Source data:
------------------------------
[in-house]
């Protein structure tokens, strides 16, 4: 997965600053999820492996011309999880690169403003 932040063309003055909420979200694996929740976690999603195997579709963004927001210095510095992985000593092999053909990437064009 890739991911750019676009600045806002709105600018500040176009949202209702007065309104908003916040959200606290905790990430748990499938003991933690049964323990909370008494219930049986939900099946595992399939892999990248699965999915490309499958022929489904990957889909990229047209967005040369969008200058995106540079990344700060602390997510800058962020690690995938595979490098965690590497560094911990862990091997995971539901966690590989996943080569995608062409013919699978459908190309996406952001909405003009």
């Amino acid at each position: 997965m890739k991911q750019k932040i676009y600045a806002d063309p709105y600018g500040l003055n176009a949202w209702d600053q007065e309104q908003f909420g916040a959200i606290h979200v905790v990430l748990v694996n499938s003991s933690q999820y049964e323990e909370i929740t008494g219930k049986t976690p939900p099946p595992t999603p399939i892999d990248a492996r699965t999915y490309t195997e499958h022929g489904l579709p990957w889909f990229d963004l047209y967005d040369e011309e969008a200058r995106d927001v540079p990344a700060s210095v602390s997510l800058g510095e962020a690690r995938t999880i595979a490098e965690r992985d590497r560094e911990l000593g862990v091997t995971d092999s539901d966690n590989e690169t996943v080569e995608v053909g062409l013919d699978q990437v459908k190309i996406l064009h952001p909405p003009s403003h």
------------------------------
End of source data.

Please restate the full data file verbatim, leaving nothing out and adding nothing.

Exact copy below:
[in-house]
């Protein structure tokens, strides 16, 4: 997965600053999820492996011309999880690169403003 932040063309003055909420979200694996929740976690999603195997579709963004927001210095510095992985000593092999053909990437064009 890739991911750019676009600045806002709105600018500040176009949202209702007065309104908003916040959200606290905790990430748990499938003991933690049964323990909370008494219930049986939900099946595992399939892999990248699965999915490309499958022929489904990957889909990229047209967005040369969008200058995106540079990344700060602390997510800058962020690690995938595979490098965690590497560094911990862990091997995971539901966690590989996943080569995608062409013919699978459908190309996406952001909405003009």
């Amino acid at each position: 997965m890739k991911q750019k932040i676009y600045a806002d063309p709105y600018g500040l003055n176009a949202w209702d600053q007065e309104q908003f909420g916040a959200i606290h979200v905790v990430l748990v694996n499938s003991s933690q999820y049964e323990e909370i929740t008494g219930k049986t976690p939900p099946p595992t999603p399939i892999d990248a492996r699965t999915y490309t195997e499958h022929g489904l579709p990957w889909f990229d963004l047209y967005d040369e011309e969008a200058r995106d927001v540079p990344a700060s210095v602390s997510l800058g510095e962020a690690r995938t999880i595979a490098e965690r992985d590497r560094e911990l000593g862990v091997t995971d092999s539901d966690n590989e690169t996943v080569e995608v053909g062409l013919d699978q990437v459908k190309i996406l064009h952001p909405p003009s403003h």